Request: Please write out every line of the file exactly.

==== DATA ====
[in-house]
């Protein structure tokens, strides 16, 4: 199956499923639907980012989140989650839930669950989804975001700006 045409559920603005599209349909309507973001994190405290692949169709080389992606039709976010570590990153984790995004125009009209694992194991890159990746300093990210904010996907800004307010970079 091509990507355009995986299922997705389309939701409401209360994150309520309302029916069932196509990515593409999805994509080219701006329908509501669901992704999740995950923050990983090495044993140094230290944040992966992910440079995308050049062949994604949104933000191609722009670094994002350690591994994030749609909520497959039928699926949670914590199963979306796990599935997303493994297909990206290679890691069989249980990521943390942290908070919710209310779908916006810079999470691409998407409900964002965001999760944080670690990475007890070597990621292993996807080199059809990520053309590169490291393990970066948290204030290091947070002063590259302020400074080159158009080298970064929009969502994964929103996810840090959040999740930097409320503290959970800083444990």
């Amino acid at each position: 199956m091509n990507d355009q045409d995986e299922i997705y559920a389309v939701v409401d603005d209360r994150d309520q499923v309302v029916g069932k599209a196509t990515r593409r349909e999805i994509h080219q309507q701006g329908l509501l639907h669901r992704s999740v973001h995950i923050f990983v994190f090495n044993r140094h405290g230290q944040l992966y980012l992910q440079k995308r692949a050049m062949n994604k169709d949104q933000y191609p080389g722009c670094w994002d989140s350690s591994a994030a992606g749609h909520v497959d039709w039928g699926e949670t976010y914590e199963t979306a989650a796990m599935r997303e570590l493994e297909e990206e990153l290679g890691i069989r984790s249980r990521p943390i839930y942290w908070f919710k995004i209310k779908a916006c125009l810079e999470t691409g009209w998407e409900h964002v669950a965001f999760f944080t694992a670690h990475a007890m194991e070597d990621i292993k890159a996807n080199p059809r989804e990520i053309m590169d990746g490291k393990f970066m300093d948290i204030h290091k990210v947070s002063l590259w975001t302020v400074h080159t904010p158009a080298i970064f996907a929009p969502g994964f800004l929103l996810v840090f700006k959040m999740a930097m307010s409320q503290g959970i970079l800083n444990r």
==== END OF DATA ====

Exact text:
[in-house]
């Protein structure tokens, strides 16, 4: 199956499923639907980012989140989650839930669950989804975001700006 045409559920603005599209349909309507973001994190405290692949169709080389992606039709976010570590990153984790995004125009009209694992194991890159990746300093990210904010996907800004307010970079 091509990507355009995986299922997705389309939701409401209360994150309520309302029916069932196509990515593409999805994509080219701006329908509501669901992704999740995950923050990983090495044993140094230290944040992966992910440079995308050049062949994604949104933000191609722009670094994002350690591994994030749609909520497959039928699926949670914590199963979306796990599935997303493994297909990206290679890691069989249980990521943390942290908070919710209310779908916006810079999470691409998407409900964002965001999760944080670690990475007890070597990621292993996807080199059809990520053309590169490291393990970066948290204030290091947070002063590259302020400074080159158009080298970064929009969502994964929103996810840090959040999740930097409320503290959970800083444990």
């Amino acid at each position: 199956m091509n990507d355009q045409d995986e299922i997705y559920a389309v939701v409401d603005d209360r994150d309520q499923v309302v029916g069932k599209a196509t990515r593409r349909e999805i994509h080219q309507q701006g329908l509501l639907h669901r992704s999740v973001h995950i923050f990983v994190f090495n044993r140094h405290g230290q944040l992966y980012l992910q440079k995308r692949a050049m062949n994604k169709d949104q933000y191609p080389g722009c670094w994002d989140s350690s591994a994030a992606g749609h909520v497959d039709w039928g699926e949670t976010y914590e199963t979306a989650a796990m599935r997303e570590l493994e297909e990206e990153l290679g890691i069989r984790s249980r990521p943390i839930y942290w908070f919710k995004i209310k779908a916006c125009l810079e999470t691409g009209w998407e409900h964002v669950a965001f999760f944080t694992a670690h990475a007890m194991e070597d990621i292993k890159a996807n080199p059809r989804e990520i053309m590169d990746g490291k393990f970066m300093d948290i204030h290091k990210v947070s002063l590259w975001t302020v400074h080159t904010p158009a080298i970064f996907a929009p969502g994964f800004l929103l996810v840090f700006k959040m999740a930097m307010s409320q503290g959970i970079l800083n444990r």